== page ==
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I have a problem with my backup strategy.

Currently I'm doing a Full Backup every night and transaction log backup every 2 hours to TAPE.

This used to work without problems, but the size of the DB is almost 2TB and the Full Backup takes 8 to 12 hours to complete overnight.

During the night I have several jobs running that are affected by the backup.

I was thinking of a different strategy using DB replication that would let me keep 2 databases synced and then only backup the "replicated" database, leaving the production database without an online backup.

Could this be a problem? Do I have any risk of losing information? What do I do in this case if I need to restore a backup?

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Thank you for your answers. I've tried the compression and the times of backup were significantly reduced. It's a great improvement. I've been reading about the Database compression and I didn't find any disavantadges (beside high CPU usage). Do you know any disavantadge in using this option? Thank you one more time. –  user5858 Jan 17 '12 at 9:35
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2 Answers

I don't think this is a very good idea because replication is not just as bullet proof as a sound backup strategy. A blocking situation could stop replication jobs and you could easily be out of sync for some time. Or maybe a network card will fail and replication will be dead for a period. This means you won't be up to date for some time, and also, you will be without a good backup of the main, updated site.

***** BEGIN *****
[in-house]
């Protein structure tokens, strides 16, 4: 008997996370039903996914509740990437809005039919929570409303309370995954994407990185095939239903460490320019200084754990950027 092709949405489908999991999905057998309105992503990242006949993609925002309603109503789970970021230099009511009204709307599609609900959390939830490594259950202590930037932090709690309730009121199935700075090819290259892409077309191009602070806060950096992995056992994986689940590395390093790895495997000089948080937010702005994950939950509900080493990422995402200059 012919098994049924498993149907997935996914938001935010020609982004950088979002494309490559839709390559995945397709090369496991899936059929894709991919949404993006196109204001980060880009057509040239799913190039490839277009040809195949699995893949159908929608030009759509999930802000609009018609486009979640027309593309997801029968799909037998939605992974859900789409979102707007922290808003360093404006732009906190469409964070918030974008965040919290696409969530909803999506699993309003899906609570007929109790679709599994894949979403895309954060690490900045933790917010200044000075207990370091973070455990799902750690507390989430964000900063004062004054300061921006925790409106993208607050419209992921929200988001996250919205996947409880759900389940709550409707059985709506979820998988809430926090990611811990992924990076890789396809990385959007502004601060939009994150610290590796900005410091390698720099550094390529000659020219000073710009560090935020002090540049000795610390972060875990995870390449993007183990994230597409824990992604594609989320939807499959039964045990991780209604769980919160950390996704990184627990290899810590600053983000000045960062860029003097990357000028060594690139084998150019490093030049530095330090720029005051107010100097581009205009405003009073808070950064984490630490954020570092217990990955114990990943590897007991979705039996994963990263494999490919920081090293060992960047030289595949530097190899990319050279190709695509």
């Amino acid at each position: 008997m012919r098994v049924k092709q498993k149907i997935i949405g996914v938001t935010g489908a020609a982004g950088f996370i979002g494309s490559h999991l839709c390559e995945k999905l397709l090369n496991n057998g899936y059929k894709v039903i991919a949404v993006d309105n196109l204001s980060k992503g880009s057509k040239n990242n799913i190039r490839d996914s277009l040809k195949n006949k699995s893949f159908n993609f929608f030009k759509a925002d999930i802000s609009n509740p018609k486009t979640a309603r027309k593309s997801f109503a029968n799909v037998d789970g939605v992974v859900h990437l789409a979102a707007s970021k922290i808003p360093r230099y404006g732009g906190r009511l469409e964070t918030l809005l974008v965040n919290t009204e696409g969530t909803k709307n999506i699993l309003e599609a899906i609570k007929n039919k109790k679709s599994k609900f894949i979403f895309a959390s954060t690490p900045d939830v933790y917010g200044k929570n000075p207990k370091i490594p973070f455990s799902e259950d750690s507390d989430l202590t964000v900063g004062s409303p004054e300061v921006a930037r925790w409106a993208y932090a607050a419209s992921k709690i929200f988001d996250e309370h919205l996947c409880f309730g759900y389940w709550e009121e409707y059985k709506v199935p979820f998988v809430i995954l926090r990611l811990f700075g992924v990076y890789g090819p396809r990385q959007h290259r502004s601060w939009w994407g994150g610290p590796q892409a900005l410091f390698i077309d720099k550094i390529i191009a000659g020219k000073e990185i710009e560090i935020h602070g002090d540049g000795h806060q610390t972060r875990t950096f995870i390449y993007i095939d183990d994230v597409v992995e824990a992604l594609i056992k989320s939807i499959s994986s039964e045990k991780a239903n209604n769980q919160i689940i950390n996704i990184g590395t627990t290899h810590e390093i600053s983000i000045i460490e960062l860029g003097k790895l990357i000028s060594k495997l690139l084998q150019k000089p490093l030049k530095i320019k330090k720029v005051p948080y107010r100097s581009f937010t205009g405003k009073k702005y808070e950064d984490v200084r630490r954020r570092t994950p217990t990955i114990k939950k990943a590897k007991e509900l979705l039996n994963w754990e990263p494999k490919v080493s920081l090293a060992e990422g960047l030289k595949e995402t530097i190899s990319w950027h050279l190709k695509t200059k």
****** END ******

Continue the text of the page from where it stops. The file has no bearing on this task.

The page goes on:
Similar technologies, that will deliver updates to a copy of the main db, are mirroring and log shipping, but they both rely on full recovery model and log backups.

I'd suggest that you'd better study compression for your backups. Starting from SQL 2008 (Enterprise) and SQL 2008 R2 (from Standard) you have the option of compressing the backups using native SQL compression. In addition you should investigate data compression (in place compression for tables and indexes data). These will give you some help by making the backups smaller.

There are also 3rd party backup tools that will be able to help with compression if you need more complex solutions. See this site for question about how to make SQL Server backups as small as possible.

Also, you might think about moving old data from big tables to a history database, and play with connection strings in your app.

You could also try to make the backups locally, in a folder on the main server, and then just copy it to the tape (maybe backup to disk + direct copy will take less than backup to tape).

Sorry for the emphasis: YOU JUST WON'T BE SAFE WITHOUT TESTED PRODUCTION BACKUPS!

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I wouldn't use this as a backup solution. Any time you add a table you'll have issues applying the new snapshot to the subscriber. You should be looking at says to decrease the backup time such as using database backup compression as that will reduce your backup times. You should also look into backing up to disk first, then backing up the backups to tape as this should greatly reduce your backup times.

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